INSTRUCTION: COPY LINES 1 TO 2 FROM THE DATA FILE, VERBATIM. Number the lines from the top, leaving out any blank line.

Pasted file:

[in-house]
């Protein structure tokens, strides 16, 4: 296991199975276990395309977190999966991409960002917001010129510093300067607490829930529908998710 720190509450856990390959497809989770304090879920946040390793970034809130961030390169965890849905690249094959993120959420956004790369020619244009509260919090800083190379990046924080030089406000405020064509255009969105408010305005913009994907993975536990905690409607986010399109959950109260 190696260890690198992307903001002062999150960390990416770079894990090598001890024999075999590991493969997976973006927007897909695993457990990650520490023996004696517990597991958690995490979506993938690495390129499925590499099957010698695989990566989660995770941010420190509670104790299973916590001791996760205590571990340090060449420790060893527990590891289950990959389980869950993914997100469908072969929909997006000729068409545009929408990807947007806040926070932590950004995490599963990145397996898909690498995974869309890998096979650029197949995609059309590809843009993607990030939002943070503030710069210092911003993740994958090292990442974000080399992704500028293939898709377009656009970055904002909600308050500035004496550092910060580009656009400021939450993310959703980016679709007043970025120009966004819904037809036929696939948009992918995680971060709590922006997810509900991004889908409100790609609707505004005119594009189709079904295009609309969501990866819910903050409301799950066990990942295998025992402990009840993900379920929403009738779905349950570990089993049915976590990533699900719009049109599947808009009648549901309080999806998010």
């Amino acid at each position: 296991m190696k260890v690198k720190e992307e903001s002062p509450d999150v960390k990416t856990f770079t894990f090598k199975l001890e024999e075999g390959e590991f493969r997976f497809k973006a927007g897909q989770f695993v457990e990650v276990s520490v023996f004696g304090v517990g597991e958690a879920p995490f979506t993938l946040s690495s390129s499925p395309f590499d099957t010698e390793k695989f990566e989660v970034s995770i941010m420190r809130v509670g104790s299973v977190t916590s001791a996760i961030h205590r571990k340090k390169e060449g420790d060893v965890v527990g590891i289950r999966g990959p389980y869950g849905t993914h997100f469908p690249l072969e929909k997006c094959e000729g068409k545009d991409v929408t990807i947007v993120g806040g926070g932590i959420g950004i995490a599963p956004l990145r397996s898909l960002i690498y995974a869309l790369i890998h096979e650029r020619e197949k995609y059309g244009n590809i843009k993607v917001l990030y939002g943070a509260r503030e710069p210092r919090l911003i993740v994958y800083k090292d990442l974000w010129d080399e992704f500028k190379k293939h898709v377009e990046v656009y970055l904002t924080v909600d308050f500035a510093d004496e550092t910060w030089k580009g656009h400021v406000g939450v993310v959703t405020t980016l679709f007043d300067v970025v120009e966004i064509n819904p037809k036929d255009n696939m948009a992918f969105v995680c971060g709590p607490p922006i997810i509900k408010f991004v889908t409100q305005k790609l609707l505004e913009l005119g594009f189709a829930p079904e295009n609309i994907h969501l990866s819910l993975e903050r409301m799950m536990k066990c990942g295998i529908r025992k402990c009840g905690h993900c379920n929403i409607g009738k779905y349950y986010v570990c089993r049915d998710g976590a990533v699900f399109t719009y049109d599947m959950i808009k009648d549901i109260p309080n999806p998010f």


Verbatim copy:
[in-house]
């Protein structure tokens, strides 16, 4: 296991199975276990395309977190999966991409960002917001010129510093300067607490829930529908998710 720190509450856990390959497809989770304090879920946040390793970034809130961030390169965890849905690249094959993120959420956004790369020619244009509260919090800083190379990046924080030089406000405020064509255009969105408010305005913009994907993975536990905690409607986010399109959950109260 190696260890690198992307903001002062999150960390990416770079894990090598001890024999075999590991493969997976973006927007897909695993457990990650520490023996004696517990597991958690995490979506993938690495390129499925590499099957010698695989990566989660995770941010420190509670104790299973916590001791996760205590571990340090060449420790060893527990590891289950990959389980869950993914997100469908072969929909997006000729068409545009929408990807947007806040926070932590950004995490599963990145397996898909690498995974869309890998096979650029197949995609059309590809843009993607990030939002943070503030710069210092911003993740994958090292990442974000080399992704500028293939898709377009656009970055904002909600308050500035004496550092910060580009656009400021939450993310959703980016679709007043970025120009966004819904037809036929696939948009992918995680971060709590922006997810509900991004889908409100790609609707505004005119594009189709079904295009609309969501990866819910903050409301799950066990990942295998025992402990009840993900379920929403009738779905349950570990089993049915976590990533699900719009049109599947808009009648549901309080999806998010």